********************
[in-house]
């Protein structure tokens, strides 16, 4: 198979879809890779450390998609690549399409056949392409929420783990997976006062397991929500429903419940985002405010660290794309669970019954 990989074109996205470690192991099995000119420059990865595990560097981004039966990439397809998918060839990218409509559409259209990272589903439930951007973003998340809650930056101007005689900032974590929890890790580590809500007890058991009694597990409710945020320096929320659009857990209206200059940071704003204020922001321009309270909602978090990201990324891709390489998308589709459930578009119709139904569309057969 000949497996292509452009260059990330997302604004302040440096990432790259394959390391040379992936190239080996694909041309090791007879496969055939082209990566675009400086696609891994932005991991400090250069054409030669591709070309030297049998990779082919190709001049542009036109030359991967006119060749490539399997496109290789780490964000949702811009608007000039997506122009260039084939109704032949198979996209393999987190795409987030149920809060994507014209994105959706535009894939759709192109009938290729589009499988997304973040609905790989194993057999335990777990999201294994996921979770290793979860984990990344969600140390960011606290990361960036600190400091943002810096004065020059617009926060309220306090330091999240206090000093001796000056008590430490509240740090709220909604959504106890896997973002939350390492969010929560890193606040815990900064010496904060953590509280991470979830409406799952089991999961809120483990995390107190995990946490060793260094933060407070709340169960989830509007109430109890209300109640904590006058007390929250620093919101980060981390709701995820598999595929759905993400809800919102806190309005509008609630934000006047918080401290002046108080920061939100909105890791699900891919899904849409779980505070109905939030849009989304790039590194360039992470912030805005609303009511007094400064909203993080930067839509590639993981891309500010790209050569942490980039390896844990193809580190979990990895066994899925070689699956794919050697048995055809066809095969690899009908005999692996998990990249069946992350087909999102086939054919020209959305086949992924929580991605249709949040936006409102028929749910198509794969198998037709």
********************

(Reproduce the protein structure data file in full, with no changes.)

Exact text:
[in-house]
């Protein structure tokens, strides 16, 4: 198979879809890779450390998609690549399409056949392409929420783990997976006062397991929500429903419940985002405010660290794309669970019954 990989074109996205470690192991099995000119420059990865595990560097981004039966990439397809998918060839990218409509559409259209990272589903439930951007973003998340809650930056101007005689900032974590929890890790580590809500007890058991009694597990409710945020320096929320659009857990209206200059940071704003204020922001321009309270909602978090990201990324891709390489998308589709459930578009119709139904569309057969 000949497996292509452009260059990330997302604004302040440096990432790259394959390391040379992936190239080996694909041309090791007879496969055939082209990566675009400086696609891994932005991991400090250069054409030669591709070309030297049998990779082919190709001049542009036109030359991967006119060749490539399997496109290789780490964000949702811009608007000039997506122009260039084939109704032949198979996209393999987190795409987030149920809060994507014209994105959706535009894939759709192109009938290729589009499988997304973040609905790989194993057999335990777990999201294994996921979770290793979860984990990344969600140390960011606290990361960036600190400091943002810096004065020059617009926060309220306090330091999240206090000093001796000056008590430490509240740090709220909604959504106890896997973002939350390492969010929560890193606040815990900064010496904060953590509280991470979830409406799952089991999961809120483990995390107190995990946490060793260094933060407070709340169960989830509007109430109890209300109640904590006058007390929250620093919101980060981390709701995820598999595929759905993400809800919102806190309005509008609630934000006047918080401290002046108080920061939100909105890791699900891919899904849409779980505070109905939030849009989304790039590194360039992470912030805005609303009511007094400064909203993080930067839509590639993981891309500010790209050569942490980039390896844990193809580190979990990895066994899925070689699956794919050697048995055809066809095969690899009908005999692996998990990249069946992350087909999102086939054919020209959305086949992924929580991605249709949040936006409102028929749910198509794969198998037709």